We knew six years ago, before the Rio Olympics, that Simone Manuel was built different.
Her destiny and duty as a Black swimmer transcended the sport. Before she ever won Olympic gold, Manuel had already shattered a glass ceiling in swimming at the collegiate level as part of a game-changing group of Black swimmers who emphatically signaled the arrival of Black Girl magic in a sport that had previously, systematically and culturally, excluded them from partaking in the glory of competition.
When she did get her moment to exhale after striking gold in the 2016 Rio Olympics, Manuel responded with the following when asked about the importance of her medal to the United States:
“It means a lot, especially with what is going on in the world today, some of the issues of police brutality. This win hopefully brings hope and change to some of the issues that are going on. My color comes with the territory.”
It is something I’ve definitely struggled with a lot, Manuel said. Coming into the race I tried to take the weight of the Black community on my shoulders. It’s something I carry with me. I want to be an inspiration, but I would like there to be a day when it is not, Simone, the black swimmer.”
Five years later and she’s still carrying those burdens to some degree and it almost cost her a shot at a second consecutive Olympic Games.
Three days after revealing that she was suffering from overtraining, anxiety and depression Manuel, 24, displayed the fortitude, unwavering determination and hyperfocus that has elevated her to legendary status in the swim game.
In a desperate last attempt, Manuel qualified for the 50 free at the Tokyo Games.
“More than anything I’m relieved just to be back on the team,” Manuel said, “and having another opportunity to swim for Team USA is just a blessing.”
After failing to qualify for the 100-meter freestyle finals at the U.S. Olympic swimming trials — a stunning result considering Manuel is the American record-holder and reigning Olympic champion in the event — Manuel spoke at an emotional news conference where she revealed that she’s recently missed three weeks of critical training dealing with the exhausting effects of her mental ailments.
It surely would have been a letdown for Team USA if Manuel failed to return to her second consecutive Olympic Games. But in light of everything we know about the mental health epidemic in America and Naomi Osaka’s decision not to participate in the French Open due to mental health reasons, no one would blame Manuel if she failed to qualify or even bailed out before the 50m freestyle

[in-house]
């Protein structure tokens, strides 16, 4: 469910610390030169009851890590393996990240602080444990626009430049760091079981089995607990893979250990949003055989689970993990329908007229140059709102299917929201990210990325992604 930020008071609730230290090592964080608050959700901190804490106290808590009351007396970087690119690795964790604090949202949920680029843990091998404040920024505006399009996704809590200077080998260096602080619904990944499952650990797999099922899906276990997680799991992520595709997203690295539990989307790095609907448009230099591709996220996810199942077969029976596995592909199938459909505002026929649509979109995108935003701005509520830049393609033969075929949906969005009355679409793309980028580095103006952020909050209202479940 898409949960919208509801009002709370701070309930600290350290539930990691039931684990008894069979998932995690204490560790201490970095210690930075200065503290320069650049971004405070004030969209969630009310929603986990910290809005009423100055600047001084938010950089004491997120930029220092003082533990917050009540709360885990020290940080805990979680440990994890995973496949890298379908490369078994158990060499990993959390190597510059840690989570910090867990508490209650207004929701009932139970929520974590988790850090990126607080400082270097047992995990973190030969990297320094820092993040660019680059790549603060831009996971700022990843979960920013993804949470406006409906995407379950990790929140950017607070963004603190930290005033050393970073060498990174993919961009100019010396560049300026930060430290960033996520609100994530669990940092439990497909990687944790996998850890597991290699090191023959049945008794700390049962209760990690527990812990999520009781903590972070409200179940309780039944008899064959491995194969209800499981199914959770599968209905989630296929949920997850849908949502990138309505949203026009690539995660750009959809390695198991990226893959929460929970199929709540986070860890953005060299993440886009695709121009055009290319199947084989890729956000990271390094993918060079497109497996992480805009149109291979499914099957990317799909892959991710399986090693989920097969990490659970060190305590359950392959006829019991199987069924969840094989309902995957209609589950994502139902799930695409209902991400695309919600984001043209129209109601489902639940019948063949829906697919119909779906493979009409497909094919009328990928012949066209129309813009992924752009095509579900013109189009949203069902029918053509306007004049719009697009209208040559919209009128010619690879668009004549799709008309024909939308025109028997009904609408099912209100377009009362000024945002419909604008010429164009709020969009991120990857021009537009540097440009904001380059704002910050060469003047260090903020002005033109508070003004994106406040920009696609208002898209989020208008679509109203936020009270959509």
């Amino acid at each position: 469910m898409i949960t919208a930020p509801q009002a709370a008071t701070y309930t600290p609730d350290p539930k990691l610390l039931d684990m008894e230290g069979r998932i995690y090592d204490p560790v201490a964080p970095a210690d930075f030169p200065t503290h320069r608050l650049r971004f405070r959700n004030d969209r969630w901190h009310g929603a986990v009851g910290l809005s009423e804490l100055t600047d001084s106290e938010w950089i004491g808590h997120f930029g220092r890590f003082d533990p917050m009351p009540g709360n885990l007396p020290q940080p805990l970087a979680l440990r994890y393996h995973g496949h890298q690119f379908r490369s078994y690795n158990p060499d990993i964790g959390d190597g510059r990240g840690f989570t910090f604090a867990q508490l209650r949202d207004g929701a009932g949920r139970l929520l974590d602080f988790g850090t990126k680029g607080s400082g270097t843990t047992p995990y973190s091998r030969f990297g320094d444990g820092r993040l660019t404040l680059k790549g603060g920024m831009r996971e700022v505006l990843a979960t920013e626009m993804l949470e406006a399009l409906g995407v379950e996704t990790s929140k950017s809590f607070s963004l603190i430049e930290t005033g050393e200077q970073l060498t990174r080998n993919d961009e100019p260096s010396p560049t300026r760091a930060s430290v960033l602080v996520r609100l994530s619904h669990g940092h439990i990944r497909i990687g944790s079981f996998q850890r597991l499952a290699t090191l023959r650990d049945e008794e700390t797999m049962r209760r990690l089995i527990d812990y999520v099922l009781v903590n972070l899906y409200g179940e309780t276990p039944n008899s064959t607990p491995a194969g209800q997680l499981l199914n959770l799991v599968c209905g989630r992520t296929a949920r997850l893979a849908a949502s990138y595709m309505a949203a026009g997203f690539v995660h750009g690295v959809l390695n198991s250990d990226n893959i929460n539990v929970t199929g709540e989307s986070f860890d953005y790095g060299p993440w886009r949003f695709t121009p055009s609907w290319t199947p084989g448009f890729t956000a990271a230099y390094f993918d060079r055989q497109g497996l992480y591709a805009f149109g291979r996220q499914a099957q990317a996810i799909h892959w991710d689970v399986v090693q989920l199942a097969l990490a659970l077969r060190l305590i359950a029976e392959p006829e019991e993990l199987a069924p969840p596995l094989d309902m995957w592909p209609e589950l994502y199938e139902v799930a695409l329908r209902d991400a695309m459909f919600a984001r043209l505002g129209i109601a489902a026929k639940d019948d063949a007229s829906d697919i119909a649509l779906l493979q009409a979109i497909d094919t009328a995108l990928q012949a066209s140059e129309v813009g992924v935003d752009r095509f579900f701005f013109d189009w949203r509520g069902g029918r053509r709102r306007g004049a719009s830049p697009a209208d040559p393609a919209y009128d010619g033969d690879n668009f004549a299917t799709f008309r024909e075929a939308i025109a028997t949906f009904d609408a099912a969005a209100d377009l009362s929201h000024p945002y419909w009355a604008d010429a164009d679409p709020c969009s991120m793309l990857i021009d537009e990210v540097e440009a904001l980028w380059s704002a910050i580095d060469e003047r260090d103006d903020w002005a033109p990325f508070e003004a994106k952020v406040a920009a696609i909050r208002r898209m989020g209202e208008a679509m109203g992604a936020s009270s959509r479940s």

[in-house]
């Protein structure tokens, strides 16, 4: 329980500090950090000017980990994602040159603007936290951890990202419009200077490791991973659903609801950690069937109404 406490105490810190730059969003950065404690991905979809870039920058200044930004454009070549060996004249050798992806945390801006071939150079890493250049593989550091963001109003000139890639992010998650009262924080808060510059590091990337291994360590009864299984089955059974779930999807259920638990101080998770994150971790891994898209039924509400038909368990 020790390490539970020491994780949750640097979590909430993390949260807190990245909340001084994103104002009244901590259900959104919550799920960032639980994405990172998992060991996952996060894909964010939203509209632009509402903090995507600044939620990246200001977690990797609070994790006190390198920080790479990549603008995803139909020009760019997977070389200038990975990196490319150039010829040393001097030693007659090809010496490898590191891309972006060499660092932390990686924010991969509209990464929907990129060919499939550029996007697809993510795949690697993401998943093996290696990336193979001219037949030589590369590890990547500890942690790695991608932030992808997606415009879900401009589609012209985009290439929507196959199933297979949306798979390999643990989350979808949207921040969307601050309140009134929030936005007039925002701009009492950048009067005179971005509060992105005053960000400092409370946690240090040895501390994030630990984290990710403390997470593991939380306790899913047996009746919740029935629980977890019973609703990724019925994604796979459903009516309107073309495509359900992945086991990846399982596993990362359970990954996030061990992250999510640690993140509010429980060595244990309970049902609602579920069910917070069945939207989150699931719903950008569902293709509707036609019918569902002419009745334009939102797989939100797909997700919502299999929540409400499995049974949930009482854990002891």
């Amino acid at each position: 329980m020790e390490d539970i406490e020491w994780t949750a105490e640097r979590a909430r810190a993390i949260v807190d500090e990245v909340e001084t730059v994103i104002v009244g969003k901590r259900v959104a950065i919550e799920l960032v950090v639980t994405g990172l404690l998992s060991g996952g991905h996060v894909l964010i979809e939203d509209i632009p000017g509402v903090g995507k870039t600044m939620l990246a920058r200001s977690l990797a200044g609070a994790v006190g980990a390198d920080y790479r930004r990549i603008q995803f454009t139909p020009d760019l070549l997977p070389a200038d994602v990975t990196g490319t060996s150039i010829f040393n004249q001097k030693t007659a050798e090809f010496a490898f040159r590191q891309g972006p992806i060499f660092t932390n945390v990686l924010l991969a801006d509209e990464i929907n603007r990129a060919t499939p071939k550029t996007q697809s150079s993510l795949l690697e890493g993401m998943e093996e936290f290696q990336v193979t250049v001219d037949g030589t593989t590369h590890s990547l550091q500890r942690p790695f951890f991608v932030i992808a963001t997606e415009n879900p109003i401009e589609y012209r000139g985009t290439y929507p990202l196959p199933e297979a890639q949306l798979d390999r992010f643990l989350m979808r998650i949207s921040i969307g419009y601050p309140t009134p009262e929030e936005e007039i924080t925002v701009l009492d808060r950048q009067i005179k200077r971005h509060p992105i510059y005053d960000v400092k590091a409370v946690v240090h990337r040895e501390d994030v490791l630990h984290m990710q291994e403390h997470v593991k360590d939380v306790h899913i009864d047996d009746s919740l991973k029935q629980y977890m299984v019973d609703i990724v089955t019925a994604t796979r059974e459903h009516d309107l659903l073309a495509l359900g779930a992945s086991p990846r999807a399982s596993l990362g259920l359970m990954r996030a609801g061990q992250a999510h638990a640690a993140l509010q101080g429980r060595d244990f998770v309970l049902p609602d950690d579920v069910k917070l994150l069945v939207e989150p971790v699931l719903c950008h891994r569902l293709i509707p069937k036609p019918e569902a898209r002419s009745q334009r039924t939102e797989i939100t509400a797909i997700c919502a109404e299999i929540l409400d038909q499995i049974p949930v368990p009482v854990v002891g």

Her legacy is already secured.
Manuel made Olympic history in 2016 in Rio de Janeiro when she tied with Penny Oleksiak of Canada to win the gold medal in the women’s 100m Freestyle. Her victory broke a long-overdue barrier as she became the first African-American woman to medal in an individual Olympic swimming event.
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Yup. She’s that important to the history of the sport.
That Olympics will forever be known as the one in which women shattered racial barriers and integrated sports that were traditionally ruled by white athletes. Men’s swimming had Cullen Jones, who won two golds and two silvers at the 2012 Olympics. But the eyes of diversity were focused on Manuel’s auspicious performance, which also secured Team USA’s first gold medal in that event since 1984.
Let’s rewind a bit further.
Back in March of 2015, Manuel helped lay the foundation and plant the seed for her Olympic moment. She was one of three African-American swimmers who historically swept the podium in the 100-yard freestyle at the Women’s Division 1 NCAA Championship. It was clear that the swimming blackout was upon us.
Manuel followed in the footsteps of her Brooklyn-born teammate Lia Neal who became the first African-American woman to medal in the 2012 Olympics when she won a bronze medal, swimming the third leg of the women’s 4×100-meter freestyle relay.
Neal also participated in the 2016 Olympics, winning a silver along with Manuel in the 4×100-meter relay. But Manuel’s golden stroke stole the spotlight. Her accomplishments have helped swing the pendulum of swimming diversity in an all-inclusive, non-segregated direction.
Her legend just continues to grow and we look forward to seeing her impose her will on opponents in Tokyo.
We also hope that she is able to get the proper help to ensure that she’s in the right frame of mind and 100 percent of sound, mind, and body when she represents her country and people of color on sports’ grandest stage.